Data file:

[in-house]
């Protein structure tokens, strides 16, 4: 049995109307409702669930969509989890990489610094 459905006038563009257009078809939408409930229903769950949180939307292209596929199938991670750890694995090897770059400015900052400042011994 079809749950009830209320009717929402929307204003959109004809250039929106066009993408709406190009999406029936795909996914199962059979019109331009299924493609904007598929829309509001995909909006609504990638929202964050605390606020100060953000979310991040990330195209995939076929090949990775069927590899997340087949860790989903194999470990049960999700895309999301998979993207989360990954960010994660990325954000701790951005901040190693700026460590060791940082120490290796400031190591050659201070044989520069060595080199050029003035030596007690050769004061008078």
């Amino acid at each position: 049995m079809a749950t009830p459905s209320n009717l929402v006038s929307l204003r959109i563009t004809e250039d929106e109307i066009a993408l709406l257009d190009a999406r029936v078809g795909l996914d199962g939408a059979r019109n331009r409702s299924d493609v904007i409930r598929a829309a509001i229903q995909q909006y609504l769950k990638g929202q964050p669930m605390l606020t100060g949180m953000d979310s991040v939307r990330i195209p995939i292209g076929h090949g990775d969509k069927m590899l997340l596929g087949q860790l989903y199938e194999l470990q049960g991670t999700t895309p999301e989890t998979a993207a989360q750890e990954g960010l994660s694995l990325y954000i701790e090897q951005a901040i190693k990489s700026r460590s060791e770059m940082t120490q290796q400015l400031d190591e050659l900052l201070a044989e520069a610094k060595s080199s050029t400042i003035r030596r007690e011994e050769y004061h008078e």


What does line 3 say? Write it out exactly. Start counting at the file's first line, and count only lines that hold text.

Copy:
């Amino acid at each position: 049995m079809a749950t009830p459905s209320n009717l929402v006038s929307l204003r959109i563009t004809e250039d929106e109307i066009a993408l709406l257009d190009a999406r029936v078809g795909l996914d199962g939408a059979r019109n331009r409702s299924d493609v904007i409930r598929a829309a509001i229903q995909q909006y609504l769950k990638g929202q964050p669930m605390l606020t100060g949180m953000d979310s991040v939307r990330i195209p995939i292209g076929h090949g990775d969509k069927m590899l997340l596929g087949q860790l989903y199938e194999l470990q049960g991670t999700t895309p999301e989890t998979a993207a989360q750890e990954g960010l994660s694995l990325y954000i701790e090897q951005a901040i190693k990489s700026r460590s060791e770059m940082t120490q290796q400015l400031d190591e050659l900052l201070a044989e520069a610094k060595s080199s050029t400042i003035r030596r007690e011994e050769y004061h008078e």